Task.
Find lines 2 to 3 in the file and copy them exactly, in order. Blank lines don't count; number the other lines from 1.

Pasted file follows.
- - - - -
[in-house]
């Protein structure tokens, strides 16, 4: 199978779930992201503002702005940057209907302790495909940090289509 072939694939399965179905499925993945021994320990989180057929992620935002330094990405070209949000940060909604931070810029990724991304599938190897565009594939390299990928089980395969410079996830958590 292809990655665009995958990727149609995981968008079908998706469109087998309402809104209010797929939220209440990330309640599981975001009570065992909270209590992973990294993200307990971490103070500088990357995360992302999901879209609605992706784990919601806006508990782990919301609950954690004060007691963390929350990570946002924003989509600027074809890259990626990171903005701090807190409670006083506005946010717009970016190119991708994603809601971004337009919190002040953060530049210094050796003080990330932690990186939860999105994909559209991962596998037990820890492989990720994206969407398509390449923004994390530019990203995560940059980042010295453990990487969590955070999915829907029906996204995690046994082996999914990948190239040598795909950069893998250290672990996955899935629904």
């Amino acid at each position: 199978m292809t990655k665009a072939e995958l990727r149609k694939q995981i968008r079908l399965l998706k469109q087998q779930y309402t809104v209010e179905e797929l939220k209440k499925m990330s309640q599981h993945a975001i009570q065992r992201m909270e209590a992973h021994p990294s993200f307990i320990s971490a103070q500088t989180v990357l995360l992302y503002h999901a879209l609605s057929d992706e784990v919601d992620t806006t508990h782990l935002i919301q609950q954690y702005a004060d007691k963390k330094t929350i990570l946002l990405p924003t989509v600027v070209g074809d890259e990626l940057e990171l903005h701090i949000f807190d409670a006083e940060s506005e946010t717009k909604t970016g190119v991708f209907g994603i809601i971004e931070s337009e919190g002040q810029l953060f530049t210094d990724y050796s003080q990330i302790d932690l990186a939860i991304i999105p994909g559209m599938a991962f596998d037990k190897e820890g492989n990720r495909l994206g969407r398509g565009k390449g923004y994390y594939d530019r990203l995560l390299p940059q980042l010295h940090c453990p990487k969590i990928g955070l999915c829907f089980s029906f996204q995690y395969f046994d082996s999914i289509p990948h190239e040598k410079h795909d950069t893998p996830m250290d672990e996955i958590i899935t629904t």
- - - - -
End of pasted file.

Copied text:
């Protein structure tokens, strides 16, 4: 199978779930992201503002702005940057209907302790495909940090289509 072939694939399965179905499925993945021994320990989180057929992620935002330094990405070209949000940060909604931070810029990724991304599938190897565009594939390299990928089980395969410079996830958590 292809990655665009995958990727149609995981968008079908998706469109087998309402809104209010797929939220209440990330309640599981975001009570065992909270209590992973990294993200307990971490103070500088990357995360992302999901879209609605992706784990919601806006508990782990919301609950954690004060007691963390929350990570946002924003989509600027074809890259990626990171903005701090807190409670006083506005946010717009970016190119991708994603809601971004337009919190002040953060530049210094050796003080990330932690990186939860999105994909559209991962596998037990820890492989990720994206969407398509390449923004994390530019990203995560940059980042010295453990990487969590955070999915829907029906996204995690046994082996999914990948190239040598795909950069893998250290672990996955899935629904």
């Amino acid at each position: 199978m292809t990655k665009a072939e995958l990727r149609k694939q995981i968008r079908l399965l998706k469109q087998q779930y309402t809104v209010e179905e797929l939220k209440k499925m990330s309640q599981h993945a975001i009570q065992r992201m909270e209590a992973h021994p990294s993200f307990i320990s971490a103070q500088t989180v990357l995360l992302y503002h999901a879209l609605s057929d992706e784990v919601d992620t806006t508990h782990l935002i919301q609950q954690y702005a004060d007691k963390k330094t929350i990570l946002l990405p924003t989509v600027v070209g074809d890259e990626l940057e990171l903005h701090i949000f807190d409670a006083e940060s506005e946010t717009k909604t970016g190119v991708f209907g994603i809601i971004e931070s337009e919190g002040q810029l953060f530049t210094d990724y050796s003080q990330i302790d932690l990186a939860i991304i999105p994909g559209m599938a991962f596998d037990k190897e820890g492989n990720r495909l994206g969407r398509g565009k390449g923004y994390y594939d530019r990203l995560l390299p940059q980042l010295h940090c453990p990487k969590i990928g955070l999915c829907f089980s029906f996204q995690y395969f046994d082996s999914i289509p990948h190239e040598k410079h795909d950069t893998p996830m250290d672990e996955i958590i899935t629904t």